You've said you don't see a good fit between the aircraft manufacturers and their fractional subsidiaries. Can you explain?
There tends to be a philosophical difference between how you run a manufacturing business versus how you run a service business, and there hasn't been a great deal of success with one type of business crossing over into the other.
Secondly, there's no leverage. If American Airlines were a subsidiary of Boeing, I doubt American would have a lot of influence over product. Boeing would basically hand them whatever their latest airplane is and tell them to get on with it. If you're a captive fractional program, your ability to dictate terms to the manufacturer is nonexistent because you're not going to be going anywhere else. Because three of the four major providers sit under manufacturers, I think the rate at which products have been improved has been slowed down.
Another statement of yours that caught my eye is that "we may see increasing pressure for a more exclusive form of fractional ownership, one that places the shareowner first and limits provider options." What did you have in mind?
Right now, the fractional industry is begging for someone to start to cherry pick their better clients. If somebody asked me how to get into the fractional business profitably, I'd say select a small number of aircraft types and don't go with the complexity you see with Flight Options or NetJets. Eliminate an entry-level program, perhaps partner with a VLJ operation so you can focus on the segment of the market that's most profitable, which is below the large segment and above the light segment. You'd probably want a super-light product and a super-midsized. Operate large fleets and focus on people who typically fly 100 or more hours a year.
Fractional providers came to the view that they could be all things to all people. I believe selling a lot of small shares and card memberships has compromised service standards for long-established users. The providers are hurting a lot of the people who made the business what it is.
Will there still be four major providers a few years from now?
I'm not sure we'll see all of the majors survive if Raytheon is successful at selling Raytheon Aircraft Company. It's difficult to imagine how Flight Options would fit into the Raytheon portfolio. Their fleet has shrunk considerably over the last couple of years from well over 200 airplanes-they're at about 150 today. So I could see it going back to perhaps three major players, but I do see a strengthening of at least three or four smaller players sitting underneath those.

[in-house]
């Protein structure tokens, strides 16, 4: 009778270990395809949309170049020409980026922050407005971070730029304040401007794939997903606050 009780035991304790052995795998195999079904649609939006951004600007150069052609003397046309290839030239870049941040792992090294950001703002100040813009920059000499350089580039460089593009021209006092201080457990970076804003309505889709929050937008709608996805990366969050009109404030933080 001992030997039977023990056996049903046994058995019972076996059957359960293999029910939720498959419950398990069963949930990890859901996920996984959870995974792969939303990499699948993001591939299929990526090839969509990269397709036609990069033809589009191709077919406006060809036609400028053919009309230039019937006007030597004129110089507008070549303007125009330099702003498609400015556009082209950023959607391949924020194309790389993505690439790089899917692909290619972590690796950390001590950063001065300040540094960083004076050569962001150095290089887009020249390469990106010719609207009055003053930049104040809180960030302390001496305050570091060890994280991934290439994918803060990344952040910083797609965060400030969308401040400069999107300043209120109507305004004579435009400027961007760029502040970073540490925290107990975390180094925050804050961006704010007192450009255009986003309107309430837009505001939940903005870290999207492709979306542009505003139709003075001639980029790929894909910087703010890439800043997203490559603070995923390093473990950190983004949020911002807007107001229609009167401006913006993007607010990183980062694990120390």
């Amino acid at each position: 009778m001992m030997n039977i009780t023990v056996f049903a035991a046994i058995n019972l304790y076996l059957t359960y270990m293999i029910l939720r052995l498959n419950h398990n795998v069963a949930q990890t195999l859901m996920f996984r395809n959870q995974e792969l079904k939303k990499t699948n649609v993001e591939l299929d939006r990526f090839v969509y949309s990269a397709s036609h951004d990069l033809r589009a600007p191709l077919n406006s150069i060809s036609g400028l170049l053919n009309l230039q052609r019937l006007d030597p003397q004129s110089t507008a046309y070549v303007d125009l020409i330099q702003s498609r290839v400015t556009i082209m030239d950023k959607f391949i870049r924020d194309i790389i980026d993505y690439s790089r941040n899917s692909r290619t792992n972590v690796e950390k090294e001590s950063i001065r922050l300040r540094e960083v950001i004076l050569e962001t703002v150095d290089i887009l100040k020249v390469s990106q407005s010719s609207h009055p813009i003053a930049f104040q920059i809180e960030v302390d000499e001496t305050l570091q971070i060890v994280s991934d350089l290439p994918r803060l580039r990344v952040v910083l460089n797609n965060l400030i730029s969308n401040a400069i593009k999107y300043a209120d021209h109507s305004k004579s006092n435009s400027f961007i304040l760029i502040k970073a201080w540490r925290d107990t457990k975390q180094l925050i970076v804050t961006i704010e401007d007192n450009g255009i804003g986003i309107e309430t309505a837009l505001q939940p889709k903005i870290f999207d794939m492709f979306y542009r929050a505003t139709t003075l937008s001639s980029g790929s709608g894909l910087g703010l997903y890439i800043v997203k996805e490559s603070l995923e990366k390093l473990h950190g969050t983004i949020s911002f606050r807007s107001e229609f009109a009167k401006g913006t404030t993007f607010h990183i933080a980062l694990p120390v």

How will the advent of very light jets impact the fractional business?
The hope is that there will be some sort of service that would take a lot of the intraregional work off of the low-end fractional fleets. While I don't know how successful VLJs will be, I certainly believe that a lot of folks will find it more attractive to be buying into [air-taxi] programs versus going out and purchasing a share.
But that would take business away from fractionals.
Most of the entry-level jets for fractional providers don't make money. The revenue legs are quite short, the deadhead ratio tends to be quite high, and at the moment at least, none of these airplanes have economics that are radically different from many of the more expensive airplanes.
So the VLJs might take the less-profitable fractionals business and leave the providers with the more profitable flights.
Exactly. And my hope would be that one or more of the fractionals would realize this very quickly and dovetail their interregional operations with one or more of these air-taxi providers. If a client needs a 45-minute flight, it is almost certainly going to be a loss-making flight for a fractional provider. If they can find somebody to place that with in the VLJ market, it would help to grow the VLJ market and I suspect it would do a lot for the fortunes of the fractional providers.
Do you think a problem could develop when passengers see just how small these aircraft are and perhaps feel uncomfortable flying with just one pilot?
The consumers I see like two pilots and I think they're going to apply very similar standards to the VLJ market-if it's the same consumer base. But maybe there are some people out there who will be willing to look at a different set of standards.
I've looked at enough of the research to have some skepticism about whether the VLJ volume will be up to the level that some people are saying. I think there's definitely room for two or three major players. But the VLJ market seems to be based upon a high level of confidence that the air-taxi market's going to explode. I think there is an air-taxi market out there, but I'm not quite sure "explode" is the appropriate term.